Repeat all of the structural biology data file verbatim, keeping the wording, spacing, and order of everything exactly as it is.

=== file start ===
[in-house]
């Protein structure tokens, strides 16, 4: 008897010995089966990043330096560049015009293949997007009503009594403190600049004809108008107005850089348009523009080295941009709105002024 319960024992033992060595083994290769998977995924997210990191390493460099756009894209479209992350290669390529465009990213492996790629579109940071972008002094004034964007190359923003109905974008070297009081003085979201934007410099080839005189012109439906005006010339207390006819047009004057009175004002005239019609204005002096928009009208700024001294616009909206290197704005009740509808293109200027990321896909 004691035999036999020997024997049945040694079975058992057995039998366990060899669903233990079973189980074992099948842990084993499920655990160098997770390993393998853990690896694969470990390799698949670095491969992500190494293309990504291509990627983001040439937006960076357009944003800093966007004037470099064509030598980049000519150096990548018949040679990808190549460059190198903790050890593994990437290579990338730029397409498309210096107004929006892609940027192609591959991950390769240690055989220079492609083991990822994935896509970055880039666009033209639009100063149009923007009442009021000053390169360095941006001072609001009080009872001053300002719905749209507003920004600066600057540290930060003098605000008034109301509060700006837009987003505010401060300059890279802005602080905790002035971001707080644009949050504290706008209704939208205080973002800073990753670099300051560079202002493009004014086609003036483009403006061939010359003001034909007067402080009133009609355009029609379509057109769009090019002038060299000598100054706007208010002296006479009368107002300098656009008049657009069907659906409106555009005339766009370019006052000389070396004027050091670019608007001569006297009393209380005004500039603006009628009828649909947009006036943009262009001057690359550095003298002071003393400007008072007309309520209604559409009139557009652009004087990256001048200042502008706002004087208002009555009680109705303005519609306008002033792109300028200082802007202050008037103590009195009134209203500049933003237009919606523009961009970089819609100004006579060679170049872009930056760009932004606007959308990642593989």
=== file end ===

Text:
[in-house]
């Protein structure tokens, strides 16, 4: 008897010995089966990043330096560049015009293949997007009503009594403190600049004809108008107005850089348009523009080295941009709105002024 319960024992033992060595083994290769998977995924997210990191390493460099756009894209479209992350290669390529465009990213492996790629579109940071972008002094004034964007190359923003109905974008070297009081003085979201934007410099080839005189012109439906005006010339207390006819047009004057009175004002005239019609204005002096928009009208700024001294616009909206290197704005009740509808293109200027990321896909 004691035999036999020997024997049945040694079975058992057995039998366990060899669903233990079973189980074992099948842990084993499920655990160098997770390993393998853990690896694969470990390799698949670095491969992500190494293309990504291509990627983001040439937006960076357009944003800093966007004037470099064509030598980049000519150096990548018949040679990808190549460059190198903790050890593994990437290579990338730029397409498309210096107004929006892609940027192609591959991950390769240690055989220079492609083991990822994935896509970055880039666009033209639009100063149009923007009442009021000053390169360095941006001072609001009080009872001053300002719905749209507003920004600066600057540290930060003098605000008034109301509060700006837009987003505010401060300059890279802005602080905790002035971001707080644009949050504290706008209704939208205080973002800073990753670099300051560079202002493009004014086609003036483009403006061939010359003001034909007067402080009133009609355009029609379509057109769009090019002038060299000598100054706007208010002296006479009368107002300098656009008049657009069907659906409106555009005339766009370019006052000389070396004027050091670019608007001569006297009393209380005004500039603006009628009828649909947009006036943009262009001057690359550095003298002071003393400007008072007309309520209604559409009139557009652009004087990256001048200042502008706002004087208002009555009680109705303005519609306008002033792109300028200082802007202050008037103590009195009134209203500049933003237009919606523009961009970089819609100004006579060679170049872009930056760009932004606007959308990642593989």